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Wednesday, July 7, 2021

Wien, 1920


The Vienna public pool was the setting for this 1920 trio.

 

9 comments:

  1. Do you reckon these guys were well-tanned, or is it just the age of the picture that makes the men look so dark?

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  2. The skin gray tone depends of the type of Black&White film used, Panchromatic is sensible to all colors while orthochromatic is not sensible to red.
    In other way if you take a photo of the same person with the same illumination using different kinds of film, the grey tone of the person skin will be different.
    I assume that the film used was orthochromatic. Any red sunburned skin should look darker.

    In a different comment:
    How 70's fashion is the man bikini at right!, how sexy is the thong at left (I used something similar in the 80's in Germany) and it is my idea, or the speedo-like on the center looks painted?

    One century later, if they appears dressed like that at any public pool in USA they would be thrown on jail because of indecent exposure!

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    1. Thanks for the photo tech info! I think the speedo was probably real, and it would depend on where in the USA. Even the nicest one (left) might be OK in some places.

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    2. If you look carefully to the swimsuits at left and right, you will notice that the black parts are not uniformly black.
      On the right you can see some horizontal creases on the 'speedo' and on the left the right side corner up (or down) to the insignia is a little less black.
      this is because the cloth material is not a plane surface and the reflection for each different angle related to the sunlight is a litter more or a little less strong.
      I did some additional analysis, technically called pixel histogram plot covering the swimsuits areas on the photos.
      on the right one, the called half-width of the 'speedo' black pixels distribution is ~28 pixels, that means on a nontechnical way there are about 28 shades of black on the suit image part, on the left thong the count is ~26 shades of black.
      But in the center the same count gives only 8-9 shades, that strongly suggest that it is a paint over because that would mean that the material is practically flat in relation to the sunlight.
      (a VERY flat belly and no bulge at all!)
      As if Calorman suggestion, that the photo was taken at an all-male sport association, and given the liberal spirit of the twenties it is not surprising that the man at the center was naked on the original photo.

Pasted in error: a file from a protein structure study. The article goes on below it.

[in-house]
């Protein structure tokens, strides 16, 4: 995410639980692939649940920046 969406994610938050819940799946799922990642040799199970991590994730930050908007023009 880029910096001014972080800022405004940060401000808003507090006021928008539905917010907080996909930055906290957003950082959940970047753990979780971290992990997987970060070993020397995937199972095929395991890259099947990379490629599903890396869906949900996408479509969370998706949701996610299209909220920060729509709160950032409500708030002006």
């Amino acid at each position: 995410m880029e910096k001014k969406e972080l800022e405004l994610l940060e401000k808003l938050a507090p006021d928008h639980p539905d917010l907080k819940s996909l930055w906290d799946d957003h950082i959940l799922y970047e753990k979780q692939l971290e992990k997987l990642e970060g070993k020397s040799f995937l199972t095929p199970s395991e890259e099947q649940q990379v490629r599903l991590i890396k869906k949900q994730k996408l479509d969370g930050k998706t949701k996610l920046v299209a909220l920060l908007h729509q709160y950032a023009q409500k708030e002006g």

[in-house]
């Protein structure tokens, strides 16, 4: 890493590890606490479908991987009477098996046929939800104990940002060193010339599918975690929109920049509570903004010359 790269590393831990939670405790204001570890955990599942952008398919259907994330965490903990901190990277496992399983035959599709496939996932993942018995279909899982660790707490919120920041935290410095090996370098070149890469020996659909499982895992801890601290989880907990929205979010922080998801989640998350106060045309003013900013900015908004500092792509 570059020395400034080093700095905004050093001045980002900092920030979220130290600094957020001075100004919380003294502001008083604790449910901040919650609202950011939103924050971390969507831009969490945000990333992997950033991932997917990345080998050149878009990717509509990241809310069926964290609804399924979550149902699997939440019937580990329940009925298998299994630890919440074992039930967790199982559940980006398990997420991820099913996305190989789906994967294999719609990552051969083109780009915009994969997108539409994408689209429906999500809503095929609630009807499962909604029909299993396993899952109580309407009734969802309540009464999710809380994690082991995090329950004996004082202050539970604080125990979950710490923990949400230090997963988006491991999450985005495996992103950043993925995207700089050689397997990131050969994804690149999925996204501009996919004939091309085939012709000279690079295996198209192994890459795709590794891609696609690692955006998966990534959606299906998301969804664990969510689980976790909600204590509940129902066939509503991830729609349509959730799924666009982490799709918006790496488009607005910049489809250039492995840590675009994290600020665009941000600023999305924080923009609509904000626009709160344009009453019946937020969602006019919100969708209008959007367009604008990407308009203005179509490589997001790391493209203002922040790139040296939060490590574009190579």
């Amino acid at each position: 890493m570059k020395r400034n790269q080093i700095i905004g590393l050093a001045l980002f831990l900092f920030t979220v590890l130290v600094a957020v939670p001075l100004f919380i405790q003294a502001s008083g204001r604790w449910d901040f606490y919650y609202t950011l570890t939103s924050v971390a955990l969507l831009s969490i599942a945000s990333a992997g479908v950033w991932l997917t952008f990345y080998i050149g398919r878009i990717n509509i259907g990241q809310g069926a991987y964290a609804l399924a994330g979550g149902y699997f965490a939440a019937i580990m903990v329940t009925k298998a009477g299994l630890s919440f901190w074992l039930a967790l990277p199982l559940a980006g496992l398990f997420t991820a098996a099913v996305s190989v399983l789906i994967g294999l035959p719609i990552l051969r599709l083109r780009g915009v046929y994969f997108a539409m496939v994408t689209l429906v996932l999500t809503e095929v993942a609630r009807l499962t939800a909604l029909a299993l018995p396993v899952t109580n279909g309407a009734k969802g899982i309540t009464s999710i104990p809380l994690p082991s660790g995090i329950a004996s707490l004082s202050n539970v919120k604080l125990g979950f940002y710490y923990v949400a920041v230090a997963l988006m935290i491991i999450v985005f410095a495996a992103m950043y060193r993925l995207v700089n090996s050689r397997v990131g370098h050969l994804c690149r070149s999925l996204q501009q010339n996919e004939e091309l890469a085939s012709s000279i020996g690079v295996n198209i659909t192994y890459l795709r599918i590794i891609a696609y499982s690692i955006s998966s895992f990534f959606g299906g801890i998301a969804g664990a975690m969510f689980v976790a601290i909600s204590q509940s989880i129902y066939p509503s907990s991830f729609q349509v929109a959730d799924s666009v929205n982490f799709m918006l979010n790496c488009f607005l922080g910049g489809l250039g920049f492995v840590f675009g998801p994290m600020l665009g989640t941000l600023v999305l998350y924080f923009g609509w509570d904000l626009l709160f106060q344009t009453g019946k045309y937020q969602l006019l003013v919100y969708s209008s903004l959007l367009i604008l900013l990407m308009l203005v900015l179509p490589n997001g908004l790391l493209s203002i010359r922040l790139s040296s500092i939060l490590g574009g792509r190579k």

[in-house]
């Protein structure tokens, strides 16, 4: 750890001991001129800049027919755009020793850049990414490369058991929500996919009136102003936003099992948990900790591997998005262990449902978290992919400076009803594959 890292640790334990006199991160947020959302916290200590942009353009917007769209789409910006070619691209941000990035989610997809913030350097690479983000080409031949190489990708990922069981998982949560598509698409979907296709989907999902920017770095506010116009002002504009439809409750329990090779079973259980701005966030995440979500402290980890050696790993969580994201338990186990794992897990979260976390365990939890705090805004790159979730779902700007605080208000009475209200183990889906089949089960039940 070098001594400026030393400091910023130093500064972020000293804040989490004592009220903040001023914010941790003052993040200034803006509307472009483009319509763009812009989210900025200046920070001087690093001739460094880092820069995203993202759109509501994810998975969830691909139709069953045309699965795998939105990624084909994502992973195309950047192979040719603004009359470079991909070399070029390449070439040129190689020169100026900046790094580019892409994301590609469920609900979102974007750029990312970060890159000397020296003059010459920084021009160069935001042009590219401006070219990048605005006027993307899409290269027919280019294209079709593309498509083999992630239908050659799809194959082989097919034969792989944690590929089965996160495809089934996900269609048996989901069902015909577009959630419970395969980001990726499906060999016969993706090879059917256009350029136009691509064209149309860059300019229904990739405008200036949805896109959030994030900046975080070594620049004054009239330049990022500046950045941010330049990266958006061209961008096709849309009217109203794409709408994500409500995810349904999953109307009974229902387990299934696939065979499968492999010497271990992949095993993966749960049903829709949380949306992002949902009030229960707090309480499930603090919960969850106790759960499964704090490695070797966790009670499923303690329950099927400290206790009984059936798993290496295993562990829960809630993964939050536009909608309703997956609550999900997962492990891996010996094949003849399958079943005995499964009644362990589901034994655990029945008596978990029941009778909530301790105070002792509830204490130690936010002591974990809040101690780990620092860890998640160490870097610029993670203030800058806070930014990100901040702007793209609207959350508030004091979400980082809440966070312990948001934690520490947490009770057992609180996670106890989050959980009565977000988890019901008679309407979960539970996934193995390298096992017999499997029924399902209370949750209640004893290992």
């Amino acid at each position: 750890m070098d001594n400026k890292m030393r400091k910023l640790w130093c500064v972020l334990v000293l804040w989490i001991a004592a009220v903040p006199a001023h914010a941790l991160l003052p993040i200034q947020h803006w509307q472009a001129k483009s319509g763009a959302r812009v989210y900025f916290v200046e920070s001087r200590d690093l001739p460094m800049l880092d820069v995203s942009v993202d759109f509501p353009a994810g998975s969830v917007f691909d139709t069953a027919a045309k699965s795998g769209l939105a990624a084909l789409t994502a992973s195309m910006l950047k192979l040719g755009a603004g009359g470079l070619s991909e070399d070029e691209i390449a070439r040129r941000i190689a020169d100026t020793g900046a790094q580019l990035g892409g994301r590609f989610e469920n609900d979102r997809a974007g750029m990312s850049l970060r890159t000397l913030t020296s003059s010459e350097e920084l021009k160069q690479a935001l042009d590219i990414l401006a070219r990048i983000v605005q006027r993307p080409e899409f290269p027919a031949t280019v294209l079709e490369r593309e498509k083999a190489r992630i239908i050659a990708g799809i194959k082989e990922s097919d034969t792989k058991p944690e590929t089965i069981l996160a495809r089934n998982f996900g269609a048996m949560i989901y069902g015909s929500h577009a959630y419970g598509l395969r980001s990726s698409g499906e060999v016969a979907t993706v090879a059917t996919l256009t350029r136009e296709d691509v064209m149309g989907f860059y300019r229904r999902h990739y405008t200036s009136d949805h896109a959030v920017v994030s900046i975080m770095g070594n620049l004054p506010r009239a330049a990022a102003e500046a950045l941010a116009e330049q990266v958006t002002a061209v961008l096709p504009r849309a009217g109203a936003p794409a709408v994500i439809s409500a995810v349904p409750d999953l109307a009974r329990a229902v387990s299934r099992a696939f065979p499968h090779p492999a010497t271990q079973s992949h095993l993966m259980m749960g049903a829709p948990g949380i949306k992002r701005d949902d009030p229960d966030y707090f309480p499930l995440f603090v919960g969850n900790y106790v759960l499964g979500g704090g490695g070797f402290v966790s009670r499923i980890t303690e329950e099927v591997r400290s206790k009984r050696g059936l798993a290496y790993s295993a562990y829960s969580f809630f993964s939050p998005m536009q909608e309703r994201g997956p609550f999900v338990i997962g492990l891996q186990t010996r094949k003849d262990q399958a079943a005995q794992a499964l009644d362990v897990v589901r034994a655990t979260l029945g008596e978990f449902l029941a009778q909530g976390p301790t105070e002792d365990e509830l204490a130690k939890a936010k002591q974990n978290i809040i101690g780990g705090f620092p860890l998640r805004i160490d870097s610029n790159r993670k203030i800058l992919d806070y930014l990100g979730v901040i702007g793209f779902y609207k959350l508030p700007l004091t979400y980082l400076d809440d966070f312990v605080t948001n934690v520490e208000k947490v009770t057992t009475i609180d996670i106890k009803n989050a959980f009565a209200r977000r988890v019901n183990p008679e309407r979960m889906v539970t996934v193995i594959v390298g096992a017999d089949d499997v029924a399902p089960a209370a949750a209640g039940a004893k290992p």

As greggy says if the left and right man were competing, the central one is without a cap, so no need to use a swimsuit...


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  3. Swimwear of this sort was used from late-Victorian times onward and also worn for games such as badminton, volley ball and five-a-side soccer which were often played in all-male spaces such as gymnasia and sports clubs. What we today would call a micro-brief worn by the man on the left would have had a back panel. Briefer styles like this would not be worn with women present and so I suspect this to be a Viennese men's sports club. The styles were dropped from the 1940s onward when segregation of the sexes gradually ended and a post-war conservatism gripped the Zeitgeist, only to be revived in the 1980s when someone remembered that Queen Victoria had died.

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    1. I knew I could count on you for a good swimwear fashion wrap-up. Thanks!

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  4. I can tell you that the guys on the right and left are dressed for competition. If you had long (or any length hair) you wore a swim cap to reduce drag in the water. The small tank suits (including the string bikini) were worn for the same reason. If you remember back then all male only sports clubs (like the YMCA) had a no swimsuit rule, so these guys were wearing the caps and trunks for a competition.

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    1. True. The logo on the string suit is typical of photos of German and Austrian competitive swim teams of the era.

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